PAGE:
California’s Plastic Bag Ban on Hold After Referendum Qualifies for 2016 Ballot
The nation’s first state-wide ban on plastic bags has been pushed back more than a year after opponents secured enough signatures to put it to a public vote.
California passed a law last year that prohibits stores from handing out single-use plastic bags for free to consumers. The law was set to go into effect in July.
But the plastics industry and bag manufacturers have been up in arms against it.
On Tuesday, the California secretary of state announced that opponents had secured enough signatures to put the ban to a referendum in November 2016, meaning the ban is effectively on hold until then.
Supporters of the ban say plastic bags are an environmental hazard that end up in waterways and landfills where they don’t break down for years.
The ban is also supported by some local officials, who say it will reduce the amount of money sanitation departments spend to clean up litter.
The plastic bag industry has spent $3.2 million campaigning against the ban, according to Mark Murray of the advocacy group Californians vs. Big Plastic.
Murray said polls suggest that California voters support the ban, and that many cities in the state have already started phasing out plastic bags.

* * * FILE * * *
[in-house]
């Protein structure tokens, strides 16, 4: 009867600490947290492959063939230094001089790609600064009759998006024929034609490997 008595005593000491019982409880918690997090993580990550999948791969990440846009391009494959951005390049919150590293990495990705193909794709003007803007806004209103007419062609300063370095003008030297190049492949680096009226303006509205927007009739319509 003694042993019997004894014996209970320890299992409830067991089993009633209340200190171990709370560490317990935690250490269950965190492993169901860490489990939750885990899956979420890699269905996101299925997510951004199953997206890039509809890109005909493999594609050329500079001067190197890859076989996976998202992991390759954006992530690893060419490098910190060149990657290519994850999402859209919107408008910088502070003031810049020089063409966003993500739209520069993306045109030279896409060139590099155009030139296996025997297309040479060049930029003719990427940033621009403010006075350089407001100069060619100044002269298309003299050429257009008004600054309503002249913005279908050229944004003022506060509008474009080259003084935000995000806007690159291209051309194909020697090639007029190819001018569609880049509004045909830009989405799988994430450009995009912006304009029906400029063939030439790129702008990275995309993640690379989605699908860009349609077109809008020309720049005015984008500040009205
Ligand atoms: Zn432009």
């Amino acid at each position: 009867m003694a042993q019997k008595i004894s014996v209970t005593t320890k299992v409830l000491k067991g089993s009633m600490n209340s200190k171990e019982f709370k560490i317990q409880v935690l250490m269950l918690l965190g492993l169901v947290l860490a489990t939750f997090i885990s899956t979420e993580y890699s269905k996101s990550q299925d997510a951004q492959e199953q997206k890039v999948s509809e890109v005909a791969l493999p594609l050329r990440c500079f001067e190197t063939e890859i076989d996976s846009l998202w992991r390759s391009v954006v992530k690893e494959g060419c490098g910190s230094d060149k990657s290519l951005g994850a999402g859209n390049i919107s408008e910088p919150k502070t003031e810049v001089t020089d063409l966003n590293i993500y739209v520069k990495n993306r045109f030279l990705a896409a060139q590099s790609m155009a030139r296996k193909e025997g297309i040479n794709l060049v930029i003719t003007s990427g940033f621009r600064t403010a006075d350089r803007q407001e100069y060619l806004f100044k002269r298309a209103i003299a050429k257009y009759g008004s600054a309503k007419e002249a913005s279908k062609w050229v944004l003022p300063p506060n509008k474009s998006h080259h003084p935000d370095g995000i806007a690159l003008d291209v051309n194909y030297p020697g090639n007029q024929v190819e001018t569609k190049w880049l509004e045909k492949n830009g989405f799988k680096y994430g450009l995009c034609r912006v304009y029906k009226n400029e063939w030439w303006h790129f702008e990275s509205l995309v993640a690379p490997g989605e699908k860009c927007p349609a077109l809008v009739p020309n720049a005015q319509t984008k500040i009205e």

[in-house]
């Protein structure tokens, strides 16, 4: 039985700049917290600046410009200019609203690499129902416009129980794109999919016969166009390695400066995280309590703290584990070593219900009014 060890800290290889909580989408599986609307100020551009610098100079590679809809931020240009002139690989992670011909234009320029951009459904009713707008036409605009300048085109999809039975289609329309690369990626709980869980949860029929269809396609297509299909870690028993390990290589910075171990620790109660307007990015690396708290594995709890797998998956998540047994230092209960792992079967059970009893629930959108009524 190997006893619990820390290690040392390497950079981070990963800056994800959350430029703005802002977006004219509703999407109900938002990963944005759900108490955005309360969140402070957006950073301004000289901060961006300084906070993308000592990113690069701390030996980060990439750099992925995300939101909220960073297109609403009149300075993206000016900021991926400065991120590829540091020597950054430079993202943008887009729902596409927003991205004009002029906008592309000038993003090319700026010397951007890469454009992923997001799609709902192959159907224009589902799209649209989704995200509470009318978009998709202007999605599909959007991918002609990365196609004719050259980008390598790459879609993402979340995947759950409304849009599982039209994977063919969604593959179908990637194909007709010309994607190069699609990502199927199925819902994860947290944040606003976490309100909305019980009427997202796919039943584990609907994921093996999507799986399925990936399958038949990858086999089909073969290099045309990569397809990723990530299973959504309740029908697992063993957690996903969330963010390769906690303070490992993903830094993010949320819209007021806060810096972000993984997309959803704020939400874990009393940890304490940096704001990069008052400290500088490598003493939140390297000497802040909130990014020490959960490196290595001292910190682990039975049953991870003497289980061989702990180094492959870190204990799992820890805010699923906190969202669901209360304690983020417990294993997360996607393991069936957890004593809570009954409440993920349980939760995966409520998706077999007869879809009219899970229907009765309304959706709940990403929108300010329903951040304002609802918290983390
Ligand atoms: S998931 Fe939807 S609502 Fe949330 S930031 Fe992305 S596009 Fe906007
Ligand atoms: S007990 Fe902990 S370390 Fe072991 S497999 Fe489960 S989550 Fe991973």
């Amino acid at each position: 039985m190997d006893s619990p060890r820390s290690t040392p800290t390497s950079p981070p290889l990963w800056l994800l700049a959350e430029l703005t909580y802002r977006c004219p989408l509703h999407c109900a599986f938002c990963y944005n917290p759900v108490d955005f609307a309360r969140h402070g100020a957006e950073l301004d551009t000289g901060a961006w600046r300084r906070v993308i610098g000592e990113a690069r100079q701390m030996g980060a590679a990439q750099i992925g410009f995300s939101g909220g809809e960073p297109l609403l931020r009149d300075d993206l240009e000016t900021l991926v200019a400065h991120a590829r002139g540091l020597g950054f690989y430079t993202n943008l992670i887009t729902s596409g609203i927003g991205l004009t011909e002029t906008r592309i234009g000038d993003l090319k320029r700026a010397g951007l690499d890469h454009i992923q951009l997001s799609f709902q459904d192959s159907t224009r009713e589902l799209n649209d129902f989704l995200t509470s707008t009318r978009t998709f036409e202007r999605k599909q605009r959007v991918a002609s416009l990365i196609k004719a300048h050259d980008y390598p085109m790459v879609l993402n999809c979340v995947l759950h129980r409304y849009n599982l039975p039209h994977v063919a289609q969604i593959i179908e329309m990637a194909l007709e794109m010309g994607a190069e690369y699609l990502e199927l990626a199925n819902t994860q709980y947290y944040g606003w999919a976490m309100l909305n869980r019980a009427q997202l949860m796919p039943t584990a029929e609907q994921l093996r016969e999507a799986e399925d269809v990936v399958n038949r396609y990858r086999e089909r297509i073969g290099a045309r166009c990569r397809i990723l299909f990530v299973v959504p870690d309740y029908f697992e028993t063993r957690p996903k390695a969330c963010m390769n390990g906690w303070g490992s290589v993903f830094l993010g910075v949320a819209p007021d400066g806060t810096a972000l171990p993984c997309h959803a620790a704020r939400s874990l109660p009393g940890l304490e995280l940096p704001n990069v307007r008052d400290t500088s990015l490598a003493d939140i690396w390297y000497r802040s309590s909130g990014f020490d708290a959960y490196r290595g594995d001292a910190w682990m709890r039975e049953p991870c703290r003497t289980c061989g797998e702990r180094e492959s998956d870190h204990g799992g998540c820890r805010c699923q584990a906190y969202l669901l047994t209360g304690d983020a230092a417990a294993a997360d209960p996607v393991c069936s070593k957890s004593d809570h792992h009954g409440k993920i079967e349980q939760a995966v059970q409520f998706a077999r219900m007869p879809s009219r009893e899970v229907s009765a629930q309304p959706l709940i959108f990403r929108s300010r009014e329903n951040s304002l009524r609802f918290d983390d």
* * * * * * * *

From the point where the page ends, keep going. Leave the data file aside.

Under the law, stores will be required to offer customers recycled paper bags or bags made of compostable material at a cost of at least 10 cents.
Consumers on the government food-assistance program won’t have to pay for bags.
California is the first state to ban plastic bags, and Hawaii has local ordinances on its four main islands that prohibit plastic bags.
Several cities and municipalities already have passed similar laws. San Francisco became the first major U.S. city to ban plastic bags in 2007. Los Angeles announced a ban earlier this year, along with Seattle, Chicago, Portland, and Austin.
The American Progressive Bag Alliance, a group that represents the plastics bag industry, were thrilled that the state ban has now been pushed to a referendum, more than a year away.
“California voters will now have the chance to vote down a terrible law,” said Lee Califf, director of the pro-plastic bag group.
The group has argued that the ban would kill manufacturing jobs and is a gift to big grocers, which would be able to charge customers a few cents for paper bags under the law.
According to the plastic bag industry group, more than 800,000 signatures were submitted and the county registrars office verified that more than 500,000 were valid.
However, supporters of the ban have asked California’s attorney general to investigate how the signatures were obtained. They allege that signature gatherers misled voters by characterizing the ban as a tax or suggesting that signing the petition would advance the ban, not repeal it.